‘A taste of one’s own medicine’: exhibition launch

Royal College of Physicians Museum

4th May 2022 | 6:00PM


Join us to celebrate the launch of our exciting new exhibition exploring the ridiculed and the reviled in the Royal College of Physicians’ satirical print collection.

Be among the first to explore the exhibition, hear senior curator Lowri Jones’ introduction and enjoy a fantastic talk from former curator of the Punch Collection, Amanda-Jane Doran:

The Art of Laughter: the development of caricature and satirical drawing in Britain

The art of cartooning is a curiously British one; we all love Matt’s daily, pithy gags and Peter Brooke’s beautifully composed and coloured takes on the political scene. But did you realise that this art form began in ancient cultures and among revered Italian master painters? Using highlights from the RCP’s own collection and other timeless cartoons, Amanda-Jane Doran will trace the eccentric beginnings of this complex yet familiar and hard-hitting graphic tradition.

Timing and tickets

Drinks will be served from 6pm, speeches from 6.30pm in the Dorchester Library, followed by Q&A.

This event is hybrid; you can purchase a ticket to join us in person, or to tune in online for the speeches and to take part in the Q&A.

Book now

All proceeds from this event will go to support the work of the RCP archive, heritage library and museum. A discount is available for Art Pass holders.

This event is supported by the Art Fund.



Royal College of Physicians Museum Late – May

Royal College of Physicians Museum

5th May 2022 | 5:30PM



Explore brand-new exhibition, ‘A taste of one’s own medicine: medical satire at the Royal College of Physicians’ and hear from the curatorial team after hours at the Royal College of Physicians (RCP) Museum Late.

Be among the first to visit new exhibition, ‘A taste of one’s own medicine: medical satire at the Royal College of Physicians’ after it opens on 3 May.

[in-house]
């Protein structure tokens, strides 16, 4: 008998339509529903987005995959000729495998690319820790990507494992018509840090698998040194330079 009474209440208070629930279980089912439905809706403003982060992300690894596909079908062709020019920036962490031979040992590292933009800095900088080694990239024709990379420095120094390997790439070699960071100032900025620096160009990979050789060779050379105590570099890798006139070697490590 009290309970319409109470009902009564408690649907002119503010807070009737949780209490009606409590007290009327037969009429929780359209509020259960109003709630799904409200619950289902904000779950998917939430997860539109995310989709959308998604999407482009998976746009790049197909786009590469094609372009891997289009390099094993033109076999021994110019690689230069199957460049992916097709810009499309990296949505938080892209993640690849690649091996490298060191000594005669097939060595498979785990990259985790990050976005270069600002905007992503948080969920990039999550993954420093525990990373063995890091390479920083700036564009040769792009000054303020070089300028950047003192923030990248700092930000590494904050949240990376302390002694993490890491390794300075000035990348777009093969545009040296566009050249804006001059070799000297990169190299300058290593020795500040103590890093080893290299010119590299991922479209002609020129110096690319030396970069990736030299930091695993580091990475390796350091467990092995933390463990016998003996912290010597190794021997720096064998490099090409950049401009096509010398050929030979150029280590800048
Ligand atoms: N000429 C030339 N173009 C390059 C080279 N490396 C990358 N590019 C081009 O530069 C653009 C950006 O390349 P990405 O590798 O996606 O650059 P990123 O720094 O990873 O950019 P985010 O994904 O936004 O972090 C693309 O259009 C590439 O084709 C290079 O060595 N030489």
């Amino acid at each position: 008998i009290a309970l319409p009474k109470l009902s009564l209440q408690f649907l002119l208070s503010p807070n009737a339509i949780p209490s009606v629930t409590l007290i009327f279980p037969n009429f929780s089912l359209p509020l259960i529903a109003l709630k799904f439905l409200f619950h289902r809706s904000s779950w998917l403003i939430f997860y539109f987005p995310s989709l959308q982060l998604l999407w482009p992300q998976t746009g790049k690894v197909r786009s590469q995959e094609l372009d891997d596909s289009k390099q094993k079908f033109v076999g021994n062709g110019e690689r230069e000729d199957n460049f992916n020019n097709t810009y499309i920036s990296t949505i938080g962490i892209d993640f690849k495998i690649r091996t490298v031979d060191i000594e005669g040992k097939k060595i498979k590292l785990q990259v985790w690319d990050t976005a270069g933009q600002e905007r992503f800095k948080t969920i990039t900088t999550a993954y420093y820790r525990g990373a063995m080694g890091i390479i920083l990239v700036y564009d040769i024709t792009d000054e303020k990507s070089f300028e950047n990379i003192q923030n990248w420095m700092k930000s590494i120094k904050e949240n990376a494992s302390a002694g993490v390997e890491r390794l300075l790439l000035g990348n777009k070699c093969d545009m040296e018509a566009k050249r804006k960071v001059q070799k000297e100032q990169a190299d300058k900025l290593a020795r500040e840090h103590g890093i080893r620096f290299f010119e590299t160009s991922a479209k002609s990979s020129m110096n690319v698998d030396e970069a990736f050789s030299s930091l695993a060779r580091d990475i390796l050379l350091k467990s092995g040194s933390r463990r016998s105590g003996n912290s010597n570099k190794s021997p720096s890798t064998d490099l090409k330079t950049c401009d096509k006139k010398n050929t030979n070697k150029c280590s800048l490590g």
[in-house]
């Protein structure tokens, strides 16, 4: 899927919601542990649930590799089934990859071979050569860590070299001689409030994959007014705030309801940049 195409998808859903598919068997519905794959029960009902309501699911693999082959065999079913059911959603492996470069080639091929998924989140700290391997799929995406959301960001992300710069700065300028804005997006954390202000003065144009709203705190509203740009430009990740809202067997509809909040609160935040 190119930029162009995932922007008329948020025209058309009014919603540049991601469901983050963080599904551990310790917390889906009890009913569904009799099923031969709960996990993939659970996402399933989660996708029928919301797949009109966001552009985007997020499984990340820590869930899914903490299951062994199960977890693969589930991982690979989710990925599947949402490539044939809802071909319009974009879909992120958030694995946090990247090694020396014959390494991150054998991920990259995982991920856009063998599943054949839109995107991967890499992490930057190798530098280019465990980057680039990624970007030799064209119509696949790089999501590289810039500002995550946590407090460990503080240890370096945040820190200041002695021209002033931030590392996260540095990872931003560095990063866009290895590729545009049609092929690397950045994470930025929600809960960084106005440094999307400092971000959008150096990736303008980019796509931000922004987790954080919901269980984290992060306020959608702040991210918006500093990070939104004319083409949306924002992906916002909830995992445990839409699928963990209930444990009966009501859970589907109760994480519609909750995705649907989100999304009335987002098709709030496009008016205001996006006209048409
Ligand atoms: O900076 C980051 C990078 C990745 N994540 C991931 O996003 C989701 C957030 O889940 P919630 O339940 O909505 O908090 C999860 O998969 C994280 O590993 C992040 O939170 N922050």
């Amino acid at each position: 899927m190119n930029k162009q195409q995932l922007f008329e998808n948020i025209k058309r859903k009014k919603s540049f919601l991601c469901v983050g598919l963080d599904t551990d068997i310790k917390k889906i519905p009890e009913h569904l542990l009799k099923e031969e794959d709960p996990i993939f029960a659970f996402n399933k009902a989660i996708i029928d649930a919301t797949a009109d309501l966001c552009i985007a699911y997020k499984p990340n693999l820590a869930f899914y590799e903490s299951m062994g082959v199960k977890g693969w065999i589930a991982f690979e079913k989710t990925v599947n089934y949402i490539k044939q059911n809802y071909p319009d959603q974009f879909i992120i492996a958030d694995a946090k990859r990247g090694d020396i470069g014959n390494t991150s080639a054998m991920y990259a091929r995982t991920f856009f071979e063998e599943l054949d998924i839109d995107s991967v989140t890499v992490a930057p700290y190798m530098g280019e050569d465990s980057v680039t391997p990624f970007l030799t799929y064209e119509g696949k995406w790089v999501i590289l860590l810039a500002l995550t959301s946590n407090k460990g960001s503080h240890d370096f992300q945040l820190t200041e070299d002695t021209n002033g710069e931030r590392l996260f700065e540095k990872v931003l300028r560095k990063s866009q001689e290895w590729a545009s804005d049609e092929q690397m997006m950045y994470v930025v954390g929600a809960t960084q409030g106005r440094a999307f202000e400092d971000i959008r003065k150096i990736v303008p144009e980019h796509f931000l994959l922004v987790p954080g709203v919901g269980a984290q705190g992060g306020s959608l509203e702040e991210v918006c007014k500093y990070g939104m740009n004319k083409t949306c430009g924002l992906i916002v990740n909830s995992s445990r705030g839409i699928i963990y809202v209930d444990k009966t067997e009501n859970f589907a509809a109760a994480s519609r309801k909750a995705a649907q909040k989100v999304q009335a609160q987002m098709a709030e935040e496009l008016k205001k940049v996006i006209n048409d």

Graphic satire has been popular for centuries. The RCP cares for a unique collection of medical satire prints from the mid-18th century to the 1980s, donated to us by doctors and members over our 500-year history.

In the past, as today, satirical images were closely tied to a particular time and place. They responded to contemporary events and were viewed by audiences who understood the circumstances of their creation, meaning they can now be difficult understand.

From stereotypes of doctors to caricatures of individuals, satirical depictions of treatments to scathing attacks on the RCP, join us in ‘A taste of one’s own medicine’ as we explore the complex and intriguing meanings behind the satirical prints in the RCP’s collection.

As part of the evening you will have a chance at 6pm and 7pm to enjoy a curator’s introduction to the exhibition – come and explore the ridiculed and the reviled in the RCP’s satirical print collection.

Tickets are free but pre-booking is essential.

Book a free ticket now



“The largest and best”: A symposium to mark the 350th anniversary of the Society of Apothecaries’ laboratories

The Worshipful Society of Apothecaries

6th May 2022 | 9:30AM



                     

A joint meeting between
Faculty of the History and Philosophy of Medicine and Pharmacy &